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IWA209 Evaluating Information

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In September 2021, I was enrolled in the third semester of Indigenous Wellness and Addiction Prevention program at Canadore College and one course was Evaluating Information, we were to conduct a study and evaluate the information that we collected. These are my findings and my written paper for my major assignment for that course. 


I knew immediately that the mini survey that I would be conducting, the topic would be about Fibromyalgia. In 2018, after several years of “being healthy” by all medical tests such as blood work, x-rays, CT scan, and doctor’s opinions but living everyday in extreme fatigue and pain, I was diagnosed with Fibromyalgia. The questions that were on the survey were as followed:

  1. Gender 

  2. Age

  3. What year were you diagnosed with Fibromyalgia? 

  4. How long did you wait for a diagnosis? 

  5. Do you have a family physician or general practitioner? 

  6. Have you heard the term "Flare Survival Kit"? 

  7. What products are in your Flare Survival Kit?  

  8. Do you have a support system?  

  9. Do you practice daily Self Care? 

  10. What Self Care tasks are part of your daily routine? 

I decided on these questions because I was curious to know if there was a common scenario for women of my age that have Fibromyalgia or who Fibromyalgia effecting other genders of different ages. I wanted to find out tip on self care because I do not put it into my daily practice to take care of myself. I was also curious about people using cannabis to ease pain and/or aid with sleep. Because I don’t have a general practitioner, I decided to see if others have this problem. The process to create the survey was very easy, the flow of the questions was simple for me: we were completing the class on October 4, I was able to jot down eight of the 10 questions in my notebook after my class notes. I feel that I could have asked a few different questions to get a better understanding of each participant such as average pain level, a person’s nationality, or more questions about cannabis use since that was an item of interest.

I had 130 participants that completed the survey on October 12, 2021. The majority of participants were female (96.92%) and the rest were non binary and male (each had two participants). The ages of the participants were 45-54 (38.46%), 35-44 (29.23%), 55-64 (19.23%), 25-34 (9.23%), 65+ (2.31%), and 18-24 (1.54%). I was not surprised to see that most participants were female and that my age category was second in the six age groups indicated in the survey. It is more common for women 40+ to be diagnosed with Fibromyalgia, men who experience Fibromyalgia pain usually don’t get diagnosed or treated for the illness, there is a stigma about this illness and what gender and age it affects. When I set up the survey, I had mistakenly entered the wrong formula for people to input their year of diagnosis for question #3. The survey had limited the years to 1960 to 2001 and the first three people that participated in the survey emailed me right away to inform me that question #3 would only take their birthdate as the answer, not their diagnosis year. I immediately found the flaw and updated the years to include up to 2021.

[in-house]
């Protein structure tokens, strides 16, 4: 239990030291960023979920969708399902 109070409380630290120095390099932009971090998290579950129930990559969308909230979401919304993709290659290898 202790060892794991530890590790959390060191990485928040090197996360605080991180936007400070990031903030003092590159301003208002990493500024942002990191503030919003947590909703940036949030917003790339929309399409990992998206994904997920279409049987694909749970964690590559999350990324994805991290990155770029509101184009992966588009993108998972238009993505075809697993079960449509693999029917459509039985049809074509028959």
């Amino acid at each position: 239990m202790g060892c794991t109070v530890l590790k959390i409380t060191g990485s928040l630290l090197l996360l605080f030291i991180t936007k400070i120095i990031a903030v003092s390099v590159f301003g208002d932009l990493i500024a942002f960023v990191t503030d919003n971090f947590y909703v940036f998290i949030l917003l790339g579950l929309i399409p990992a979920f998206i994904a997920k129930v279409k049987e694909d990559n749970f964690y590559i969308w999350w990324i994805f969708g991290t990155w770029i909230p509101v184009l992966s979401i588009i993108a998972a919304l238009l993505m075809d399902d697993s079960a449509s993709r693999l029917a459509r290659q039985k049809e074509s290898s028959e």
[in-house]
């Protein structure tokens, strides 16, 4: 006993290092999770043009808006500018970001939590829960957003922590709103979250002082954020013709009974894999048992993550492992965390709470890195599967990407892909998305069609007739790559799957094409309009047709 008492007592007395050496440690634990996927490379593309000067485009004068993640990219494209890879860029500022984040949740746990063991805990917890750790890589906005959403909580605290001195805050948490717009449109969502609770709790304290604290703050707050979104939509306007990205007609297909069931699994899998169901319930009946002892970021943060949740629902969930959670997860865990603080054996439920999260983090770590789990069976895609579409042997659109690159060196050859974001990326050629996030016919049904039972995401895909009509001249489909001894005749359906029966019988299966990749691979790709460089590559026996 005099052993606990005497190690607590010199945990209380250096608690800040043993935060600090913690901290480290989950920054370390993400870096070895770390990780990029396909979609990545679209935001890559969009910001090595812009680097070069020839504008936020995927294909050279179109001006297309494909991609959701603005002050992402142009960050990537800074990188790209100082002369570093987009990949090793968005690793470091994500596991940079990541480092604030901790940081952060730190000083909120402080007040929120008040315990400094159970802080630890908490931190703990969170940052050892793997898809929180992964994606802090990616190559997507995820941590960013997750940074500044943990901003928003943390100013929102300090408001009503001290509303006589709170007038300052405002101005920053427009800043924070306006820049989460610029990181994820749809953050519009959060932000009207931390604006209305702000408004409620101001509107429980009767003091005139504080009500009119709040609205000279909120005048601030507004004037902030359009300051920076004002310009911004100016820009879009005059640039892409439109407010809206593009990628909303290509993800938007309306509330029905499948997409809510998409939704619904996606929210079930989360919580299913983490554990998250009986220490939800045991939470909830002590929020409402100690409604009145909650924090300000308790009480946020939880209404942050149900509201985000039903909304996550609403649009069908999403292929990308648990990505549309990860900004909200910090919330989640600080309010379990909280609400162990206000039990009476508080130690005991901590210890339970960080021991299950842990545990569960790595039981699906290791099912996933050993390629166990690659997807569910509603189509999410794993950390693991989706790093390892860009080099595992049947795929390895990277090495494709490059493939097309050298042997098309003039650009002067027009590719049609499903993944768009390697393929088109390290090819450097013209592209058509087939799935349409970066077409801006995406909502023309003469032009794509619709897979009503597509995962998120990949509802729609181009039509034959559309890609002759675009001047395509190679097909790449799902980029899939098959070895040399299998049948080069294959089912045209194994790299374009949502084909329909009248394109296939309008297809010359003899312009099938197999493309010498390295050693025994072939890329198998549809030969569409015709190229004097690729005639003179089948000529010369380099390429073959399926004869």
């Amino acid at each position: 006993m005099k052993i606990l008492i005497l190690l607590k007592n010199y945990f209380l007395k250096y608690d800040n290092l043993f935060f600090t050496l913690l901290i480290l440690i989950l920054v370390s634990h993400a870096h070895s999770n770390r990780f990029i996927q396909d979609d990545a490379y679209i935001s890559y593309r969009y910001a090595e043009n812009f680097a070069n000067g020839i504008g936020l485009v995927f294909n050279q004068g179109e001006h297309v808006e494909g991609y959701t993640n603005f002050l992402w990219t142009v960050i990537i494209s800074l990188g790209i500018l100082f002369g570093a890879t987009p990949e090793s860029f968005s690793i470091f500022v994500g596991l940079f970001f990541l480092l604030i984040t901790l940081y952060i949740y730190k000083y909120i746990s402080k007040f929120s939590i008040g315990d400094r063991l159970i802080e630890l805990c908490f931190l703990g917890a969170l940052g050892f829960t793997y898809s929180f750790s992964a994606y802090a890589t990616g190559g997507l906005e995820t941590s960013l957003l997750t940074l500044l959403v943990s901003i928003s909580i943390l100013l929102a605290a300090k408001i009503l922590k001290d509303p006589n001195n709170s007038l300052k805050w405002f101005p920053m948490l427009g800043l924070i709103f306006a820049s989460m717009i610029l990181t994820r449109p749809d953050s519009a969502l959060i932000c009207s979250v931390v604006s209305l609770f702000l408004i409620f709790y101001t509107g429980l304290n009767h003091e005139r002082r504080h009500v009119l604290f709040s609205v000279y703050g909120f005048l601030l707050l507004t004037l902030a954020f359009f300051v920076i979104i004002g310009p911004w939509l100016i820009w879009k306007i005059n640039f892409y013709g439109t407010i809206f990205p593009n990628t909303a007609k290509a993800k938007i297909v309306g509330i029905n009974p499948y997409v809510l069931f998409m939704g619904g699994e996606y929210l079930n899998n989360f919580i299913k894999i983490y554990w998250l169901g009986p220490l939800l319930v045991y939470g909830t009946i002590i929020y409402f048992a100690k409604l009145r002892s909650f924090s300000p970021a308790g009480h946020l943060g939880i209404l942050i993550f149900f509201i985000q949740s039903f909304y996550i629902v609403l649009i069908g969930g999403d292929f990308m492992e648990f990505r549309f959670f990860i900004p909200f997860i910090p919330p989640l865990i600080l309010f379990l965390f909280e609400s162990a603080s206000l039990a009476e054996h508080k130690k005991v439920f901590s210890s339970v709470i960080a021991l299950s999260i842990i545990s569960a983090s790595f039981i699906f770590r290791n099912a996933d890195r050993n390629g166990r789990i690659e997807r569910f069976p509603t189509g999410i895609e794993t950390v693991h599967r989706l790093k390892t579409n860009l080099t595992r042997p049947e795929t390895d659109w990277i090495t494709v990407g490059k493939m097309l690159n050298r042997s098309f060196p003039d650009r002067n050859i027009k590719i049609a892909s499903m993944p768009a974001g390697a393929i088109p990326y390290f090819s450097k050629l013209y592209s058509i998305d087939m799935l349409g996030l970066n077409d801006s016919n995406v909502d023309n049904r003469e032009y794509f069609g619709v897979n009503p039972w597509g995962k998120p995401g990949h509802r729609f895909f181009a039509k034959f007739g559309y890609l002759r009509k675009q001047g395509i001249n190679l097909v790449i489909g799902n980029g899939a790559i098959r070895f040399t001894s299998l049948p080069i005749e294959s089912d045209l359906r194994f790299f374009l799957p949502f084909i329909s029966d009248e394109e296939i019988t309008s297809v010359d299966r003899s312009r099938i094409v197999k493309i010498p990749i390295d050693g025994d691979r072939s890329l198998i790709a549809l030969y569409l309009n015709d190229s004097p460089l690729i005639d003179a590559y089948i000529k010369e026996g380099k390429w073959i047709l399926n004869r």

Only six participants (4.62%) had no family physician or general practitioner. Of the 130 participants, 127 answered the ninth question Do you practice daily Self Care? Of the 127 participants, 93 of those practice daily self care. In the last question, 112 participants answered the question and gave some excellent responses. Some self care suggestions that were mentioned by the participants included rest, nap with dogs, forgive myself, running, CBT, painting, routine, practice being in the moment, reiki, praying, 4th step of AA, crafting, spiritual reading, bike ride, qigong, tv, crocheting, aqua fit, gambling, smudge, and knitting. ​I was very happy that I had great reception from the Fibromyalgia community including my peers from the International Fibromyalgia Coaching Institute, that I was able to analyze and discover some common knowledge within the fibro community and some new tips regarding self care. ​A question that I loved to ask someone with Fibromyalgia is if they have a support system in their lives. I was pleased to see that most participants of my Fibromyalgia Study survey have support systems such as their families, friends, medical team, support group(s), counseling services, fibromyalgia coach, and/or naturopathic clinic. I am drawn to this question when I am supporting someone with Fibromyalgia. The illness is very tiring and dark at times, it can feel like a person is alone in their struggles, it is important that people with chronic illnesses do not feel isolated and supported by people who love them. 

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